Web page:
A regular summary of irregular news and notes from neighborhood blogs and email lists around the District.

All Things Considered! The Bates Area Civic Association blog posts notice of a liquor license sought between Florida Avenue and New York Avenue on North Capitol Street. The license would apply to a liquor store, not a restaurant. Unsurprisingly, commenters quickly voiced their displeasure for such an establishment: “Unbelievable! Our neighborhood really needs to shoot this down. I will be filing a petition on this and hope others do too. Anyone have any advice on the process from past experience?” And, of course, comparisons to the beleaguered Shaw’s Tavern immediately follow. One commenter insists the liquor store and restaurant are equal because “they both involve the corrupt, ridiculous DC liquor licensing process. You criticize Shaw’s for ‘forging’ a license. I say they’re heroes because they looked at a broken system and decided they weren’t going to play by those rules. I’m guessing some ABRA reps wanted their pockets greased and the Shaw’s Tavern people wouldn’t play ball. Regardless, it’s tragic because instead of ending up with a decent restaurant, 30 new jobs, and a potential community focal point, we will likely end up with ANOTHER dump of a liquor store perpetuating the crime, loitering, and rampant public consumption of alcohol that already plagues that section of North Capitol.” The ranter continues, “And it matters to me because all that crap spills over onto the blocks where I live, and also winds up costing me tax money to support the social and police services needed to ‘support’ a neighborhood full of liquor stores and garbage food. I think the people that run Full Yum are actually doing a pretty good job, all things considered; I just don’t see the need for ANOTHER ANOTHER ANOTHER liquor store.”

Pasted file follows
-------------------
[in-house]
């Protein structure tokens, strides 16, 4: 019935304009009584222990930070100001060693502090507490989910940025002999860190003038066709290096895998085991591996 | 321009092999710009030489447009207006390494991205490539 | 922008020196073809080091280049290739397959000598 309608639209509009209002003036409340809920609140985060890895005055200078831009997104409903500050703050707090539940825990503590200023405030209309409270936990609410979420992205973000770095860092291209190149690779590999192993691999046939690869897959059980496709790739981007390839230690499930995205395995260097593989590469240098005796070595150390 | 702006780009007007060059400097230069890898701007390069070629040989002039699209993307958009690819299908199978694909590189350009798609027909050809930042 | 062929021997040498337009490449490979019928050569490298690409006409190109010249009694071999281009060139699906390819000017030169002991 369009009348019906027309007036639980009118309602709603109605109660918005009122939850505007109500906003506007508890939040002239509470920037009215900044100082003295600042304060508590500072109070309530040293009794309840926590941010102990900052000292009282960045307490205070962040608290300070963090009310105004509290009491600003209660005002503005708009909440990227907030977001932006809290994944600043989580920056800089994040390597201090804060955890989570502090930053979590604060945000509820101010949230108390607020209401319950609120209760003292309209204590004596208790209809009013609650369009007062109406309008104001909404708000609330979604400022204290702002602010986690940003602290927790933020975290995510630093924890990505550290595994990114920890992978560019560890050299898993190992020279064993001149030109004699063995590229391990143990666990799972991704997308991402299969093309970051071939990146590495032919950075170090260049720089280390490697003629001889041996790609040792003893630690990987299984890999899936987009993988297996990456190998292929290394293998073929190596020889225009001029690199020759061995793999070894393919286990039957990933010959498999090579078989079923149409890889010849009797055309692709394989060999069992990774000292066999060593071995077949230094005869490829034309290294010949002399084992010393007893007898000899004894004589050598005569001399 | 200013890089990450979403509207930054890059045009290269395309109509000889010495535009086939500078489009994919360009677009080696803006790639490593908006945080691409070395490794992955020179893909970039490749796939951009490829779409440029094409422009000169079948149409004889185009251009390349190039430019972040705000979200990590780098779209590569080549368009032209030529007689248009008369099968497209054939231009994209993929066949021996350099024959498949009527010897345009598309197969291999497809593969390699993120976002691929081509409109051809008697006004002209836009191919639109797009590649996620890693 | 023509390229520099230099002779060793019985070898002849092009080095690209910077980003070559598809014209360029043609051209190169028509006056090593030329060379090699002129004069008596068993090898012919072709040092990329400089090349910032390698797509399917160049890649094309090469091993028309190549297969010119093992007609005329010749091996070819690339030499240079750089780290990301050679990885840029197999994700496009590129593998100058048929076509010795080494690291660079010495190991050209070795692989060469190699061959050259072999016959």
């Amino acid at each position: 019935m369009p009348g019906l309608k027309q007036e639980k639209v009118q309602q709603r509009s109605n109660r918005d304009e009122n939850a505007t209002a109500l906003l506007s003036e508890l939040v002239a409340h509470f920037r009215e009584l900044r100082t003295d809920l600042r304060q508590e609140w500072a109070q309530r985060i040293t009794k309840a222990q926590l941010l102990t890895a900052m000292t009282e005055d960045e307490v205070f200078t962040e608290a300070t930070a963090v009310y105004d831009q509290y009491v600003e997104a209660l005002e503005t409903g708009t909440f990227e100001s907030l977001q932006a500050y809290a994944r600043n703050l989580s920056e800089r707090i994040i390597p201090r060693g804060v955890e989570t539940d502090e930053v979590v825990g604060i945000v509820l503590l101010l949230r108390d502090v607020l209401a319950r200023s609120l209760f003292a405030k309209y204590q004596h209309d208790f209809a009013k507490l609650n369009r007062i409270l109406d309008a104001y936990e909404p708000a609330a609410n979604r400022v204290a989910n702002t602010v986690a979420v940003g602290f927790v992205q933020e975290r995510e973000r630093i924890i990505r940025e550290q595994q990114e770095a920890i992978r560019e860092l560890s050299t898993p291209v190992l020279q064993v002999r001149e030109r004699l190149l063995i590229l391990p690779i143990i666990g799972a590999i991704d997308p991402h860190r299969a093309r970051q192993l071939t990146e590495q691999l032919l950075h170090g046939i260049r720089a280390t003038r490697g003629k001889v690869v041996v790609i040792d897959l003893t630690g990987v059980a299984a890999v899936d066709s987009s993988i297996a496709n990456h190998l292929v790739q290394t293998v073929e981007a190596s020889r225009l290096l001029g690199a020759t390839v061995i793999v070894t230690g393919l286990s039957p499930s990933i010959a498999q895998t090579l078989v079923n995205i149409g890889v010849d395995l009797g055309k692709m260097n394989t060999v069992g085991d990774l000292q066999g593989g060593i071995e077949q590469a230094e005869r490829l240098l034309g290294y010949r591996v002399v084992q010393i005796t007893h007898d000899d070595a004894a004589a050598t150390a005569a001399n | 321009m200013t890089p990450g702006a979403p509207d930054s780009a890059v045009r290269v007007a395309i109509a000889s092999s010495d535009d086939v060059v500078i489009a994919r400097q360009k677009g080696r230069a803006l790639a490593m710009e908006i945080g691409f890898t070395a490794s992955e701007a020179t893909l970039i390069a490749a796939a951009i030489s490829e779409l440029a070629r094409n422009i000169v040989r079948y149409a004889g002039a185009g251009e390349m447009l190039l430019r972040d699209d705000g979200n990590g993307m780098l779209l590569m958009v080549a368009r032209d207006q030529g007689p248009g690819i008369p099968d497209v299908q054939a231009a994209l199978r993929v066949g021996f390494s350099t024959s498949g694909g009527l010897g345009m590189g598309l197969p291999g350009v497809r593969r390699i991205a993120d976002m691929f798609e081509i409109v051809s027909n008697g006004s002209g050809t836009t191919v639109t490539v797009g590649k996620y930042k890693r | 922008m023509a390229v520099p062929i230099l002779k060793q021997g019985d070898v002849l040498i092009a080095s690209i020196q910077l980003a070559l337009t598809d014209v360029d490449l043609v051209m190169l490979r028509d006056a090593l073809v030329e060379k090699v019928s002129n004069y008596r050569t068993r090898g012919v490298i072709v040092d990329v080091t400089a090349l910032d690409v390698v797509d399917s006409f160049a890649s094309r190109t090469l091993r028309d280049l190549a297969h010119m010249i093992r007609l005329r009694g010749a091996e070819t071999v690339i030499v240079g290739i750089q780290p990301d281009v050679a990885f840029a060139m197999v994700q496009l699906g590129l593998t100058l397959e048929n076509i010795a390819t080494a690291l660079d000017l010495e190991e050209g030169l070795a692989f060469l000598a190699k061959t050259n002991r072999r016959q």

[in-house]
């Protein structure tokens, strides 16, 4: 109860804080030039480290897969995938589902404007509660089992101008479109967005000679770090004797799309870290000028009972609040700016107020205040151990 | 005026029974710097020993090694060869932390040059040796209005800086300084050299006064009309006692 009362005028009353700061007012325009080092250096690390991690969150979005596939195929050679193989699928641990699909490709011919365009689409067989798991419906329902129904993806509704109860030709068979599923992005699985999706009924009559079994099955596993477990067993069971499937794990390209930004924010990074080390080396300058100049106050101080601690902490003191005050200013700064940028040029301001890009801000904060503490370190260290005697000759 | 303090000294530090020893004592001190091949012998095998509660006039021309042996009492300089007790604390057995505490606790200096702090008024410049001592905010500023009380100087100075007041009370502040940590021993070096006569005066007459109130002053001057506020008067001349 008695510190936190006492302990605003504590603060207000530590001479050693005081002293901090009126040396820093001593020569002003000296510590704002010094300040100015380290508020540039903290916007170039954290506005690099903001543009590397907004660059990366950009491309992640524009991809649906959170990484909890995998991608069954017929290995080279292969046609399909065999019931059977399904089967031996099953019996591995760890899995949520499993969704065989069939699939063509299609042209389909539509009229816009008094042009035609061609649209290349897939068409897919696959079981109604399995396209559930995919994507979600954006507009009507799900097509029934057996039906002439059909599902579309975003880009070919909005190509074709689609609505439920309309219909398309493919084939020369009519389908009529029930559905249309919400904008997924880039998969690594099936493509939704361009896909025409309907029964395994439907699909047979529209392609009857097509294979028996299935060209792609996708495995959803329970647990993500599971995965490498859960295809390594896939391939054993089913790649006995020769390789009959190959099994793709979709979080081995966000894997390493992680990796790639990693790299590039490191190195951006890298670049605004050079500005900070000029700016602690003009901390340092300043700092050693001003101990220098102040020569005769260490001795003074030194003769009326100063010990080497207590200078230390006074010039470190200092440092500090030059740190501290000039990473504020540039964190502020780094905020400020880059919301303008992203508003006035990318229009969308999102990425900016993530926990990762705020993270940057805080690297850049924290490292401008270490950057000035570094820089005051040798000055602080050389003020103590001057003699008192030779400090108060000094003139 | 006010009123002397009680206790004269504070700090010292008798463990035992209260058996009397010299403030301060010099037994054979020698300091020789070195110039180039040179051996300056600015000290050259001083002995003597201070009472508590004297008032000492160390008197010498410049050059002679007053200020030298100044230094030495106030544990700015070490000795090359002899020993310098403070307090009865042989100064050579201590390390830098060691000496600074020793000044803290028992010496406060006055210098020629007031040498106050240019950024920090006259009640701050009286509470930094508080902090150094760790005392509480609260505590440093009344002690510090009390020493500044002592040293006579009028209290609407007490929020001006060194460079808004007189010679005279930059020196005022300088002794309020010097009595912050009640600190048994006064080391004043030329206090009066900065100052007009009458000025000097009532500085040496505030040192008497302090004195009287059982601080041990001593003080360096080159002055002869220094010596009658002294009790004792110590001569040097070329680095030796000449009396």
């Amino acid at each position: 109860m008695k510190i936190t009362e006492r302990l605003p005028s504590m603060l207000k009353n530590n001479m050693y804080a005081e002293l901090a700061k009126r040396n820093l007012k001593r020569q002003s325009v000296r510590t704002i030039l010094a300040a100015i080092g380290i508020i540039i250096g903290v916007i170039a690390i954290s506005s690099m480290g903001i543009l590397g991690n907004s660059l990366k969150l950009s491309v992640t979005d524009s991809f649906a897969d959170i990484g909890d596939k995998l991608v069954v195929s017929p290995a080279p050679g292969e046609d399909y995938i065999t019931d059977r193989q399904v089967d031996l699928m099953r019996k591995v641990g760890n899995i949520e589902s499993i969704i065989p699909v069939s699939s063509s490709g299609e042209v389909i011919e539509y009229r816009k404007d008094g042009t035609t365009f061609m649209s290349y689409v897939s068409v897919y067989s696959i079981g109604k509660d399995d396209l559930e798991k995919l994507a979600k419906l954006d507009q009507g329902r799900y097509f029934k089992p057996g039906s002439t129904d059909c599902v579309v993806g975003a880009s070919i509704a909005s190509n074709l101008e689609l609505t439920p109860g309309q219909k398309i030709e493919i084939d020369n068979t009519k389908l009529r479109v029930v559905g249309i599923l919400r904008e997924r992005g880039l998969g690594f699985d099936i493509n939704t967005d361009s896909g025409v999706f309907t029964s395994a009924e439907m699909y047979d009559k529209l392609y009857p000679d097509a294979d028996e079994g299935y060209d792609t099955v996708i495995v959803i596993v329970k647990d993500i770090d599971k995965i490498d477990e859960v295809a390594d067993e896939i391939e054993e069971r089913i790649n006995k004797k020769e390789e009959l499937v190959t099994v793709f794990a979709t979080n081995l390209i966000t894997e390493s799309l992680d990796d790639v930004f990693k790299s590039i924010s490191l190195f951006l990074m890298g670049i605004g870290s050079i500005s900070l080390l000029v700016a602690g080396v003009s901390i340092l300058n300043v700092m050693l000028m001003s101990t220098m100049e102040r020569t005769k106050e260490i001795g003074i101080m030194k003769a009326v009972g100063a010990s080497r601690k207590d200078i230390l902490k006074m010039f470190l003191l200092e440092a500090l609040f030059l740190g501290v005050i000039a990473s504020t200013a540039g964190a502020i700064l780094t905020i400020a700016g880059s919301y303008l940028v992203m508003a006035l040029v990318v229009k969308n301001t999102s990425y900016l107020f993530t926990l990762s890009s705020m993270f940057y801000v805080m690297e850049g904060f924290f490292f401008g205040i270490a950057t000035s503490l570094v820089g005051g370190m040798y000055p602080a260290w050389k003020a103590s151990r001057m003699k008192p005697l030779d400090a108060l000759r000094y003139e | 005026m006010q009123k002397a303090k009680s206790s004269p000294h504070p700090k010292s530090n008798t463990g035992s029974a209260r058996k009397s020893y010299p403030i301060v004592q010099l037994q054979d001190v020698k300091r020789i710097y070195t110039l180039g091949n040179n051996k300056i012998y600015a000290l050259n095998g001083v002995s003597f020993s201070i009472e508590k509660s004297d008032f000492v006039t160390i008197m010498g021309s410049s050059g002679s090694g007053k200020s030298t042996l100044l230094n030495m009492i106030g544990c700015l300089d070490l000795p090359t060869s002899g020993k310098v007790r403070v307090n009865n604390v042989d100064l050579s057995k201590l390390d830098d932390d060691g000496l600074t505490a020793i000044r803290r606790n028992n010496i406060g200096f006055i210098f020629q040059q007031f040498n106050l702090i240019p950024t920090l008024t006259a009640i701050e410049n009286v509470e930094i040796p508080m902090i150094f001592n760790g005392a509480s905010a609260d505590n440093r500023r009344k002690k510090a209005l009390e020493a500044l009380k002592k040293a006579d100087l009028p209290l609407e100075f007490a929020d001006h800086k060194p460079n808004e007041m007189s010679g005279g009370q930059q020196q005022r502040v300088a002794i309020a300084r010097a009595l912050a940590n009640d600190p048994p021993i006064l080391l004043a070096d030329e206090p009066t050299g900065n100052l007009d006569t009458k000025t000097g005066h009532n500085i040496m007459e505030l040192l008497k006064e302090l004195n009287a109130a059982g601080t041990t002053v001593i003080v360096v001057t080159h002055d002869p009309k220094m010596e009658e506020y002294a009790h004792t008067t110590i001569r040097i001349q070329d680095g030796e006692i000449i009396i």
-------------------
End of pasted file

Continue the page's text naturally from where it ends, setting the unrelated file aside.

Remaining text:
Give Me Space: The Georgetown Metropolitan asks what the future of the neighborhood’s third places might look like following the closure of Barnes & Noble: “What made Barnes and Noble a particularly great Third Place was that it offered Georgetowners and visitors alike a place to escape from the heat or the cold (or just the crowds), but you didn’t have to pay anything to use it.” One commenter doesn’t quite believe in the concept of third places—”I always thought third places were something like the bar from that old show Cheers…not some sort of store where you perpetually browse. Granted the Starbucks in the Barnes and Noble was an example of the new version of third places…but really will the requirement to walk a block up the street to the next Starbucks be such a hardship?”—but another has a few suggestions. “Some other places where it is fun to go in and browse, whether buying or ‘just looking’ (which can easily turn into buying, as we all know!) are Random Harvest and The Phoenix. And while they’re not places to just hang out, you almost always see neighbors at Scheele’s and Morgan’s. Also, local houses of worship are also important ‘third places’ to lots of people…not only the religious services, but also the work done on the soup kitchens, overnight shelters in the winter, and other volunteer activities; as well as concert series and so on.”

Virtuosos, Please, Pt. II: Violin appears to be a popular choice amongst—or mandate for—the city’s elementary-aged children. Yesterday, a member of the Takoma Park email list sought an instructor for their 7-year-old daughter. Today, a member of the Tenleytown email list has a similar request: “I’m hoping to find a violin teacher for my daughter in the AU Park area and would really appreciate any recommendations. We have been going to Middle C but I’m looking for a change.”

Too Prepared: A member of the Brookland Kids email list offers the following: “I prepared 3 gallon sized zip lock baggies full of ice in anticipation of losing power. We never lost power on our block so before I dump them I was wondering if anyone needed it.”

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